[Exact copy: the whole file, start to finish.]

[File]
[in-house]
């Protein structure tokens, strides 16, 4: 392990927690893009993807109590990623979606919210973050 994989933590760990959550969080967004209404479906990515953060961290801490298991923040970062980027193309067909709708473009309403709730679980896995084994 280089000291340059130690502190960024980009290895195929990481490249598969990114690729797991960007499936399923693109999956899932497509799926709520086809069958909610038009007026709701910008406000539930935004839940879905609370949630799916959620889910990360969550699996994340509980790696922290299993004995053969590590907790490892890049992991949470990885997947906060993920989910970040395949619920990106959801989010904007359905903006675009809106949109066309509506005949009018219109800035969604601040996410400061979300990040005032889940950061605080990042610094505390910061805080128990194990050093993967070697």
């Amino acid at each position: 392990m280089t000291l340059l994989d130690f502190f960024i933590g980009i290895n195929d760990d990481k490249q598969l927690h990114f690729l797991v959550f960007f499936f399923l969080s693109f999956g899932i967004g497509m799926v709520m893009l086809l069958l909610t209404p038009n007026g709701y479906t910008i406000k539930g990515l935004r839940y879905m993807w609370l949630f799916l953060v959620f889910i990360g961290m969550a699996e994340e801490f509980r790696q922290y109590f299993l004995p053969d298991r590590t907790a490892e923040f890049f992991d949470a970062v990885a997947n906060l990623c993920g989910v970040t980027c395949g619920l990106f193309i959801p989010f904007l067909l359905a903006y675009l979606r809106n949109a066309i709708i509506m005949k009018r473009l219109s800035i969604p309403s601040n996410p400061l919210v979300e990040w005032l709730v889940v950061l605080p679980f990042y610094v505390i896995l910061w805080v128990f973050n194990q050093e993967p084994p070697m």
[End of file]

[in-house]
């Protein structure tokens, strides 16, 4: 392990927690893009993807109590990623979606919210973050 994989933590760990959550969080967004209404479906990515953060961290801490298991923040970062980027193309067909709708473009309403709730679980896995084994 280089000291340059130690502190960024980009290895195929990481490249598969990114690729797991960007499936399923693109999956899932497509799926709520086809069958909610038009007026709701910008406000539930935004839940879905609370949630799916959620889910990360969550699996994340509980790696922290299993004995053969590590907790490892890049992991949470990885997947906060993920989910970040395949619920990106959801989010904007359905903006675009809106949109066309509506005949009018219109800035969604601040996410400061979300990040005032889940950061605080990042610094505390910061805080128990194990050093993967070697």
């Amino acid at each position: 392990m280089t000291l340059l994989d130690f502190f960024i933590g980009i290895n195929d760990d990481k490249q598969l927690h990114f690729l797991v959550f960007f499936f399923l969080s693109f999956g899932i967004g497509m799926v709520m893009l086809l069958l909610t209404p038009n007026g709701y479906t910008i406000k539930g990515l935004r839940y879905m993807w609370l949630f799916l953060v959620f889910i990360g961290m969550a699996e994340e801490f509980r790696q922290y109590f299993l004995p053969d298991r590590t907790a490892e923040f890049f992991d949470a970062v990885a997947n906060l990623c993920g989910v970040t980027c395949g619920l990106f193309i959801p989010f904007l067909l359905a903006y675009l979606r809106n949109a066309i709708i509506m005949k009018r473009l219109s800035i969604p309403s601040n996410p400061l919210v979300e990040w005032l709730v889940v950061l605080p679980f990042y610094v505390i896995l910061w805080v128990f973050n194990q050093e993967p084994p070697m």